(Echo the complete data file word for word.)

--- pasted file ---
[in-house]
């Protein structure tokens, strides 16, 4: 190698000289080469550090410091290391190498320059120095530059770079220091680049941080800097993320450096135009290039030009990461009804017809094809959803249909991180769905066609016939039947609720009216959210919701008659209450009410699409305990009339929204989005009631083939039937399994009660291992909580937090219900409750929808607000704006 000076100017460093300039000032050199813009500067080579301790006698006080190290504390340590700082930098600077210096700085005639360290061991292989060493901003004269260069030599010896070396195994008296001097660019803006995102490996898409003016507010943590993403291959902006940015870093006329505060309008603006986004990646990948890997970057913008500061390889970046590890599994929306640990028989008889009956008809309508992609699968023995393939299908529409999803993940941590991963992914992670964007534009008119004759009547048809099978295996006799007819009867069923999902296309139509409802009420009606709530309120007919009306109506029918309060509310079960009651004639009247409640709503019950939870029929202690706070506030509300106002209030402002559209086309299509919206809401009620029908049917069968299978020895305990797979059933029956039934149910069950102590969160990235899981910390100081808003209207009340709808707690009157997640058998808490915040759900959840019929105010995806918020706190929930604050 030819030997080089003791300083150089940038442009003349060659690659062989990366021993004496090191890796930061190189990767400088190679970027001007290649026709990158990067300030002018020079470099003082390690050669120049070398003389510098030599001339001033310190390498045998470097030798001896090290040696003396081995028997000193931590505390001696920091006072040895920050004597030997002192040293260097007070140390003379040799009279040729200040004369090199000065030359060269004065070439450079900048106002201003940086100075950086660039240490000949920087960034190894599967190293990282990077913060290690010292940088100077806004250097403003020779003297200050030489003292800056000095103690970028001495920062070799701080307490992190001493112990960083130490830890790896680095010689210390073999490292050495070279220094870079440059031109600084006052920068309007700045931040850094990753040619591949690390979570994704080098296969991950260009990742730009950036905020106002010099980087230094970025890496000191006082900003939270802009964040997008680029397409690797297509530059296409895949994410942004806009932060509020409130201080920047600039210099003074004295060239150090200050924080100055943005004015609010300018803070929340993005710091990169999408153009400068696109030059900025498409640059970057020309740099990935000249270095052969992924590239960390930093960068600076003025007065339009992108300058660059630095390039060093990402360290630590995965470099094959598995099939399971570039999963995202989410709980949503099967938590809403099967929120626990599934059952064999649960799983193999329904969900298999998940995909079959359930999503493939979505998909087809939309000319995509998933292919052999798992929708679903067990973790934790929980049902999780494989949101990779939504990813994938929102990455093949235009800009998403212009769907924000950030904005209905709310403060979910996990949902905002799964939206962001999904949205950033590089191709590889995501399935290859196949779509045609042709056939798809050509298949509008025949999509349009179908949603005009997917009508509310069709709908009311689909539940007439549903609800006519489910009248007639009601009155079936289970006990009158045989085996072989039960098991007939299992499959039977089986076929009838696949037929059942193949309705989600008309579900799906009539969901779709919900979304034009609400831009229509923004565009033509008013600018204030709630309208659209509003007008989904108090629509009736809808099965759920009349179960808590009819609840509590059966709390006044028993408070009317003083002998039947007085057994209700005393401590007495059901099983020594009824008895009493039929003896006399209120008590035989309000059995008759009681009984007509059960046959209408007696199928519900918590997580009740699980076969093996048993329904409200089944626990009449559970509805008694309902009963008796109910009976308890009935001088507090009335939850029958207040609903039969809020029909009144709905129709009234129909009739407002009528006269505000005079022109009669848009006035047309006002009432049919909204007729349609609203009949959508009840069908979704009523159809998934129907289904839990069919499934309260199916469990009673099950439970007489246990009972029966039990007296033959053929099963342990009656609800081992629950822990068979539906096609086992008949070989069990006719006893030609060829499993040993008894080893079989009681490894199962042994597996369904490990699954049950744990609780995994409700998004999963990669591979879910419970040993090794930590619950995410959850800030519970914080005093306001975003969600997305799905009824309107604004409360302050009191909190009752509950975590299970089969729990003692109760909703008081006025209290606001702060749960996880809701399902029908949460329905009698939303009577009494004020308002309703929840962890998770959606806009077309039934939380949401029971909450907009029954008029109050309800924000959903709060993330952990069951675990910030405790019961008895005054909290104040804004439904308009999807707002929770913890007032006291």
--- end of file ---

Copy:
[in-house]
């Protein structure tokens, strides 16, 4: 190698000289080469550090410091290391190498320059120095530059770079220091680049941080800097993320450096135009290039030009990461009804017809094809959803249909991180769905066609016939039947609720009216959210919701008659209450009410699409305990009339929204989005009631083939039937399994009660291992909580937090219900409750929808607000704006 000076100017460093300039000032050199813009500067080579301790006698006080190290504390340590700082930098600077210096700085005639360290061991292989060493901003004269260069030599010896070396195994008296001097660019803006995102490996898409003016507010943590993403291959902006940015870093006329505060309008603006986004990646990948890997970057913008500061390889970046590890599994929306640990028989008889009956008809309508992609699968023995393939299908529409999803993940941590991963992914992670964007534009008119004759009547048809099978295996006799007819009867069923999902296309139509409802009420009606709530309120007919009306109506029918309060509310079960009651004639009247409640709503019950939870029929202690706070506030509300106002209030402002559209086309299509919206809401009620029908049917069968299978020895305990797979059933029956039934149910069950102590969160990235899981910390100081808003209207009340709808707690009157997640058998808490915040759900959840019929105010995806918020706190929930604050 030819030997080089003791300083150089940038442009003349060659690659062989990366021993004496090191890796930061190189990767400088190679970027001007290649026709990158990067300030002018020079470099003082390690050669120049070398003389510098030599001339001033310190390498045998470097030798001896090290040696003396081995028997000193931590505390001696920091006072040895920050004597030997002192040293260097007070140390003379040799009279040729200040004369090199000065030359060269004065070439450079900048106002201003940086100075950086660039240490000949920087960034190894599967190293990282990077913060290690010292940088100077806004250097403003020779003297200050030489003292800056000095103690970028001495920062070799701080307490992190001493112990960083130490830890790896680095010689210390073999490292050495070279220094870079440059031109600084006052920068309007700045931040850094990753040619591949690390979570994704080098296969991950260009990742730009950036905020106002010099980087230094970025890496000191006082900003939270802009964040997008680029397409690797297509530059296409895949994410942004806009932060509020409130201080920047600039210099003074004295060239150090200050924080100055943005004015609010300018803070929340993005710091990169999408153009400068696109030059900025498409640059970057020309740099990935000249270095052969992924590239960390930093960068600076003025007065339009992108300058660059630095390039060093990402360290630590995965470099094959598995099939399971570039999963995202989410709980949503099967938590809403099967929120626990599934059952064999649960799983193999329904969900298999998940995909079959359930999503493939979505998909087809939309000319995509998933292919052999798992929708679903067990973790934790929980049902999780494989949101990779939504990813994938929102990455093949235009800009998403212009769907924000950030904005209905709310403060979910996990949902905002799964939206962001999904949205950033590089191709590889995501399935290859196949779509045609042709056939798809050509298949509008025949999509349009179908949603005009997917009508509310069709709908009311689909539940007439549903609800006519489910009248007639009601009155079936289970006990009158045989085996072989039960098991007939299992499959039977089986076929009838696949037929059942193949309705989600008309579900799906009539969901779709919900979304034009609400831009229509923004565009033509008013600018204030709630309208659209509003007008989904108090629509009736809808099965759920009349179960808590009819609840509590059966709390006044028993408070009317003083002998039947007085057994209700005393401590007495059901099983020594009824008895009493039929003896006399209120008590035989309000059995008759009681009984007509059960046959209408007696199928519900918590997580009740699980076969093996048993329904409200089944626990009449559970509805008694309902009963008796109910009976308890009935001088507090009335939850029958207040609903039969809020029909009144709905129709009234129909009739407002009528006269505000005079022109009669848009006035047309006002009432049919909204007729349609609203009949959508009840069908979704009523159809998934129907289904839990069919499934309260199916469990009673099950439970007489246990009972029966039990007296033959053929099963342990009656609800081992629950822990068979539906096609086992008949070989069990006719006893030609060829499993040993008894080893079989009681490894199962042994597996369904490990699954049950744990609780995994409700998004999963990669591979879910419970040993090794930590619950995410959850800030519970914080005093306001975003969600997305799905009824309107604004409360302050009191909190009752509950975590299970089969729990003692109760909703008081006025209290606001702060749960996880809701399902029908949460329905009698939303009577009494004020308002309703929840962890998770959606806009077309039934939380949401029971909450907009029954008029109050309800924000959903709060993330952990069951675990910030405790019961008895005054909290104040804004439904308009999807707002929770913890007032006291």